Japan has not “resumed” commercial whale hunting

 

On the 1st of July, you may have come across headlines stating that Japan has resumed commercial whale hunting after 31 years. However, Japan’s decision to withdraw from the International Whale Commission (IWC) does not really change anything. On some level, it is even a good news.

Japan never really stopped commercial whaling

Japan joined the IWC in 1951, an international organisation which regulates whale hunting and works on whale conservation. In 1982, a moratorium on commercial whaling is declared. Japan accepted it five years later. Nonetheless, in the same time, the country engaged in a scientific research program allowing it to continue whale hunting. Under this alibi, Japan actually kept on hunting whales for commercial purposes.

 

Operation Zero Tolerance

Photo Credit: Sea Shepherd & Marianna Baldo

 

A blessing in disguise ?

Japan’s withdrawal from the IWC and the official « resume » of commercial whaling does not have only downsides. A previous statement by the well-known NGO Sea Shepherd explains the expected benefits of this decision.

First of all, Japan opposed the IWC’s motion to create a whale sanctuary in southern Atlantic – putting an end to whale hunting in the Southern Hemisphere. Now that the country is out of the Commission, the other pro-whaling members will not have enough weight to block the project.

 

“We are delighted to see the end of whaling in the Southern Ocean Whale Sanctuary. We are delighted that we will soon have a South Atlantic Whale Sanctuary and we look forward to continuing to oppose the three remaining pirate whaling nations of Norway, Japan and Iceland. Whaling as a ‘legal’ industry has ended. All that remains is to mop up the pirates.” [1]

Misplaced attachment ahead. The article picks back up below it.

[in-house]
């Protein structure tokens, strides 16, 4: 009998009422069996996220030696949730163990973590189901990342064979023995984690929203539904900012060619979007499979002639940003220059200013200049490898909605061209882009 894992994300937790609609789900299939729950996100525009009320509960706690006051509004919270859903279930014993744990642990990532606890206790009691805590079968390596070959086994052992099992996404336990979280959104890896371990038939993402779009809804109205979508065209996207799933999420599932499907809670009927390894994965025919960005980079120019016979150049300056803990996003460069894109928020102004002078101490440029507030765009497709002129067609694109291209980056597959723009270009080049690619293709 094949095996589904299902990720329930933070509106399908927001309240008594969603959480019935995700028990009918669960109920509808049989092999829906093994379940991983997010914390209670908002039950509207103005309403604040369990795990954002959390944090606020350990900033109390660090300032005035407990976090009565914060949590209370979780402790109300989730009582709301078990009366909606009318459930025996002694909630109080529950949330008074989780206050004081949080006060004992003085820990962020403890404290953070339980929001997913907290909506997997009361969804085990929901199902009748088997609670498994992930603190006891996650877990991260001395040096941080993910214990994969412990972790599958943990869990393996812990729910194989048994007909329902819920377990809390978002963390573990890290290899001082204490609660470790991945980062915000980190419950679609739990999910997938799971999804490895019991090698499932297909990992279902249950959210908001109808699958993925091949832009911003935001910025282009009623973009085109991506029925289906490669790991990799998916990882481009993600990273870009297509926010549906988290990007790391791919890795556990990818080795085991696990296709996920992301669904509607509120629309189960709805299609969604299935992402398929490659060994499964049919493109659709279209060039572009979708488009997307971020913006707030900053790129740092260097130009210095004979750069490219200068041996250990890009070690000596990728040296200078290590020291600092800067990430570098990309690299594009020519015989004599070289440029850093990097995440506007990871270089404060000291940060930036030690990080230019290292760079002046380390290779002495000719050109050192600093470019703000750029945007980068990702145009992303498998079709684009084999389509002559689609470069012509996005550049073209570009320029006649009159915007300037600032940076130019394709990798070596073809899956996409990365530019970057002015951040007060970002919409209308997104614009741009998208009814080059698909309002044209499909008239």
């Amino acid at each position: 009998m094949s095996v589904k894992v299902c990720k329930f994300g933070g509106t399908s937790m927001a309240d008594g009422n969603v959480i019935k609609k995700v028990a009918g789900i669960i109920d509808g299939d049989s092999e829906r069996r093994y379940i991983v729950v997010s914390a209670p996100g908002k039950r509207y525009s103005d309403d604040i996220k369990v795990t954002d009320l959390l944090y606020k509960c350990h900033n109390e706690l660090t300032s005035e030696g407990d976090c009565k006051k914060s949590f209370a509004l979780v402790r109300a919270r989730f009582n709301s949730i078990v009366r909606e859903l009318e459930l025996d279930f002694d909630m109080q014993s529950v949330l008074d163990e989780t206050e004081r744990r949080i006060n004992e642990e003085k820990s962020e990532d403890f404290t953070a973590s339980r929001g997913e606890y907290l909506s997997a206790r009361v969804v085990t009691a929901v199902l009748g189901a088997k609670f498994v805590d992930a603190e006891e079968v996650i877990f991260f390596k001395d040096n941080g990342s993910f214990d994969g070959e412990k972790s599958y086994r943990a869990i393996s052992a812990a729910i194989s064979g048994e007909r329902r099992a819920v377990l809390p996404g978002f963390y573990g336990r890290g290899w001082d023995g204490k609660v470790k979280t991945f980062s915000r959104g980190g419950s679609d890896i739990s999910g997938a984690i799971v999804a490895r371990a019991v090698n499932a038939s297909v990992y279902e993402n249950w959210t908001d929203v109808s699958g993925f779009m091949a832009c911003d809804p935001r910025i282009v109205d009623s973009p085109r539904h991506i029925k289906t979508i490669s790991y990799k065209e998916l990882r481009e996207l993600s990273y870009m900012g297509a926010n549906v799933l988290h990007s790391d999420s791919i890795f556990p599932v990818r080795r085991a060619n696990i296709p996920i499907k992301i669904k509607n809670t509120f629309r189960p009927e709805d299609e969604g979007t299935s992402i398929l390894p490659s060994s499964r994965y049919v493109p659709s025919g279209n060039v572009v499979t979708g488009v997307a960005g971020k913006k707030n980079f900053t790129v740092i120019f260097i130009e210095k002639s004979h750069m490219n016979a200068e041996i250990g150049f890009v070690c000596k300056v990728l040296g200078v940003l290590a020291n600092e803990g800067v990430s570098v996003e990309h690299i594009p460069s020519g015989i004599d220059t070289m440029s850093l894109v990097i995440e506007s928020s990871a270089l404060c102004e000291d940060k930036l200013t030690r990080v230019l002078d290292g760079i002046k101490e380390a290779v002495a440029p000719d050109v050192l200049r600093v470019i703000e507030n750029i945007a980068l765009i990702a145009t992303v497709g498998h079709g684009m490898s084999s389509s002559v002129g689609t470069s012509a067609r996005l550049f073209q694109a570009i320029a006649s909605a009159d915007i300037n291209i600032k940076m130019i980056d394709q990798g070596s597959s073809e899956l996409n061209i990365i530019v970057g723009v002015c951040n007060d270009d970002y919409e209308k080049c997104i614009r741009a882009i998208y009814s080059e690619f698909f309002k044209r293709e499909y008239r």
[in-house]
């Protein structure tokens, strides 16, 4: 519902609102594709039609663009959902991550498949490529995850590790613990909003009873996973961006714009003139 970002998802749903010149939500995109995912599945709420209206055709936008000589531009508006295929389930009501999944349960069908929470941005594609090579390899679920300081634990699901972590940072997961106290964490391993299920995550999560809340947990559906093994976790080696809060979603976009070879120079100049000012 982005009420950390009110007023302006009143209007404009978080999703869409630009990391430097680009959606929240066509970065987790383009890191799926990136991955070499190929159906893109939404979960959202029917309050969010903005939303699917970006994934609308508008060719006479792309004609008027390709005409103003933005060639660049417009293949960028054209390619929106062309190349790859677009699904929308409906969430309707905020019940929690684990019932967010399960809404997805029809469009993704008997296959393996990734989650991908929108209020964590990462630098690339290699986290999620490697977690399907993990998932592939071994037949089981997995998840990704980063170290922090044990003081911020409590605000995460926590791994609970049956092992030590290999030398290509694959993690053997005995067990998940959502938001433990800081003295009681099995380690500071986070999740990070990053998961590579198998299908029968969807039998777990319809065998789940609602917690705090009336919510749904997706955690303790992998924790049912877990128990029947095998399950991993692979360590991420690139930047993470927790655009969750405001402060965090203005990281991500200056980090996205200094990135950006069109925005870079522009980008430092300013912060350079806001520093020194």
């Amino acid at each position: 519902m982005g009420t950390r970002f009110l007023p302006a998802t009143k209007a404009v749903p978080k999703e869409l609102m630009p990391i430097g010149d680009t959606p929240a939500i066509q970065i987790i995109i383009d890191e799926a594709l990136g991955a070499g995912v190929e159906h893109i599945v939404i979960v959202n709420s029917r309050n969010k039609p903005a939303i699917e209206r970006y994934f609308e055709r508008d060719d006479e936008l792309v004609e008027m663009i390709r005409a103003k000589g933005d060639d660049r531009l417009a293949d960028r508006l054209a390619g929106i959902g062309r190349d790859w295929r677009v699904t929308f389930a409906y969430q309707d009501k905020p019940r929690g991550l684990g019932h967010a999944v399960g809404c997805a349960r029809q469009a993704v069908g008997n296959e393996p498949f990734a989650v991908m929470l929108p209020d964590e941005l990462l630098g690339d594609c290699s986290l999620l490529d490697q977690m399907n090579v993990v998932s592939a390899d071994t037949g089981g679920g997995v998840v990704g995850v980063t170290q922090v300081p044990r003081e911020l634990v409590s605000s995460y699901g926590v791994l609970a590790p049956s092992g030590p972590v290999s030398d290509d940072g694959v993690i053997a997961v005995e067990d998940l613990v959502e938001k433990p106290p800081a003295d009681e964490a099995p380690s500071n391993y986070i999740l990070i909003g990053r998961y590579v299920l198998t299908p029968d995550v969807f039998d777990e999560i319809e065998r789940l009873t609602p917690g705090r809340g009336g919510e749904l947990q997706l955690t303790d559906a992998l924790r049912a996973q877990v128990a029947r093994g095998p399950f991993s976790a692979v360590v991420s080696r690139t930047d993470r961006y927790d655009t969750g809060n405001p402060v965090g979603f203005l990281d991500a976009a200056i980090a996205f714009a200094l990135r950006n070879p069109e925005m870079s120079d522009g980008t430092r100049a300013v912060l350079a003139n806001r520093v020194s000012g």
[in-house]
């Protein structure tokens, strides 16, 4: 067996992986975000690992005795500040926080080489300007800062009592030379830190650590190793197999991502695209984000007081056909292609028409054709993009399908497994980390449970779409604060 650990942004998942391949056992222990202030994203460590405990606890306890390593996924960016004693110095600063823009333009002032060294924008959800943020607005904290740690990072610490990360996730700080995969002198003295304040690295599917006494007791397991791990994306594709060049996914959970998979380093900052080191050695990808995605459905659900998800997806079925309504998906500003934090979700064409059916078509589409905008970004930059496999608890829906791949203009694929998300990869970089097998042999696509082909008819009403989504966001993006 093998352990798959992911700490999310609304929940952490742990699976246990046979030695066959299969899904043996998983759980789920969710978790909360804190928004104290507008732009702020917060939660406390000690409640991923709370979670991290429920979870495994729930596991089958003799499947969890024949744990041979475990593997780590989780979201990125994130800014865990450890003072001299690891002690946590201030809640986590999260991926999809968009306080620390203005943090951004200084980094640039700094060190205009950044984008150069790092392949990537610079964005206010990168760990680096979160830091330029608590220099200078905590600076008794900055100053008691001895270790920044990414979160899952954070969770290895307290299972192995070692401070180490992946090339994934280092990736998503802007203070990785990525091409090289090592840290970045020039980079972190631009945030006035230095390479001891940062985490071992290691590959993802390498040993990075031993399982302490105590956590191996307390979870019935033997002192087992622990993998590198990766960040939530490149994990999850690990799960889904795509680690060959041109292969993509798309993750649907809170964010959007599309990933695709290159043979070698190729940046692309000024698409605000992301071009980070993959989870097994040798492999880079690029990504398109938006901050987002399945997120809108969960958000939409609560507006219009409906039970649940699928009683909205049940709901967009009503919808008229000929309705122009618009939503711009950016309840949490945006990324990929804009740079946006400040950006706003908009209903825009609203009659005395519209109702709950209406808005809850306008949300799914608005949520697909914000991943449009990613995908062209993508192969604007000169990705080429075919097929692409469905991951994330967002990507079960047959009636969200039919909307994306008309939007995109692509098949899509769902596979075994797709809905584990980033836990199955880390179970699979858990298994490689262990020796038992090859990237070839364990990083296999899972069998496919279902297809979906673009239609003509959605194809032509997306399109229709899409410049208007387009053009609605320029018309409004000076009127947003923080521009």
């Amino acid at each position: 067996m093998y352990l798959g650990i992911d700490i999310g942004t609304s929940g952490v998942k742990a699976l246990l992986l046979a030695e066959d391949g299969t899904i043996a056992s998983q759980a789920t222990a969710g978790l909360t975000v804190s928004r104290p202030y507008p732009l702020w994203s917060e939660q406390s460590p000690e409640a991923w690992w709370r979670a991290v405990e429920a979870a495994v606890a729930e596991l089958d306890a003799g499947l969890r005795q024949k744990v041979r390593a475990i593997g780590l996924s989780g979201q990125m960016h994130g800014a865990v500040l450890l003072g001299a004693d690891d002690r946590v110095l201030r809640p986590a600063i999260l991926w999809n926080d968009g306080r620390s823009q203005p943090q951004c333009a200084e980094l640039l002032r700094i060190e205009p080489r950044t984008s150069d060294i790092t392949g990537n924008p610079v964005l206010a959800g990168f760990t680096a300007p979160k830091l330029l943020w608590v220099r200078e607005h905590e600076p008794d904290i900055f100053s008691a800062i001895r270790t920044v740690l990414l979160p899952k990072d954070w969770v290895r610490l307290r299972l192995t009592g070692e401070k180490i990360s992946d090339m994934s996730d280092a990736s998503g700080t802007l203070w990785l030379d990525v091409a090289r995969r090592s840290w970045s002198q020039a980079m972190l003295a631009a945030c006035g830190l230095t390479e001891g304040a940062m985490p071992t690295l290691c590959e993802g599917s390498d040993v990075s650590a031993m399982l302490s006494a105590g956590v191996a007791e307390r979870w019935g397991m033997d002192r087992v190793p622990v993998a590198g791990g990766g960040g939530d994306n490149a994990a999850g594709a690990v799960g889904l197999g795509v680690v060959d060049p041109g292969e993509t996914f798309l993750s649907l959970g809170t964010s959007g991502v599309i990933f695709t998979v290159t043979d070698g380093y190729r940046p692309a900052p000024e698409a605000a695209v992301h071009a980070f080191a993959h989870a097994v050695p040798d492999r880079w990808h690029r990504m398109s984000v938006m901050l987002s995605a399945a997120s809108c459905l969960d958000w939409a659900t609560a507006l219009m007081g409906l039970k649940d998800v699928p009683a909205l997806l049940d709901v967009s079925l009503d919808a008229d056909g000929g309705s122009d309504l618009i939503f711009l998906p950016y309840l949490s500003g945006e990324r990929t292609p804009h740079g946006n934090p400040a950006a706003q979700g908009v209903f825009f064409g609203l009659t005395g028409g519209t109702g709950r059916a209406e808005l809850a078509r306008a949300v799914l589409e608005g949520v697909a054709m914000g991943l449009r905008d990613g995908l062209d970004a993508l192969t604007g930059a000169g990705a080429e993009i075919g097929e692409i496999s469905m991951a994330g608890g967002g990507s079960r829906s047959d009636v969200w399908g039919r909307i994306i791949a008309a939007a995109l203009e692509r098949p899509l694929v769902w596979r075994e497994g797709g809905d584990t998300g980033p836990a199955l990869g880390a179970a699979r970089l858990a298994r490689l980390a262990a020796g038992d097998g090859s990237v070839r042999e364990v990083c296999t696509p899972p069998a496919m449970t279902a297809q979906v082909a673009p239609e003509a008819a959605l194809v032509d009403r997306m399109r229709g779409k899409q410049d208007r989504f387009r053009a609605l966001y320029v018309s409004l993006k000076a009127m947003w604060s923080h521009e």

Captain Paul Watson

Second of all, Japan can no longer pursue its « scientific research program » (as it was part of an IWC decision) which allowed the country to hunt whales in the North Pacific and Antarctica. From now on, they can only hunt in their own waters. On top of that, a more restricted quota applies.

But hunting is not the main threat to whales : the first causes of whale mortality remain fishing and plastic pollution. [2]

 

Sources : 

[1] https://seashepherd.org/news/sea-shepherd-welcomes-the-end-of-whaling-in-the-southern-ocean/

[2] https://www.facebook.com/SeaShepherdFrance/posts/non-le-japon-ne-reprend-pas-la-chasse-commerciale-des-baleines-il-ne-fait-quaban/2229379577117511/

https://eia-international.org/press-releases/south-atlantic-whale-sanctuary-blocked-japan-west-african-allies-despite-strong-regional-support/

A propos de Juliette LACROIX

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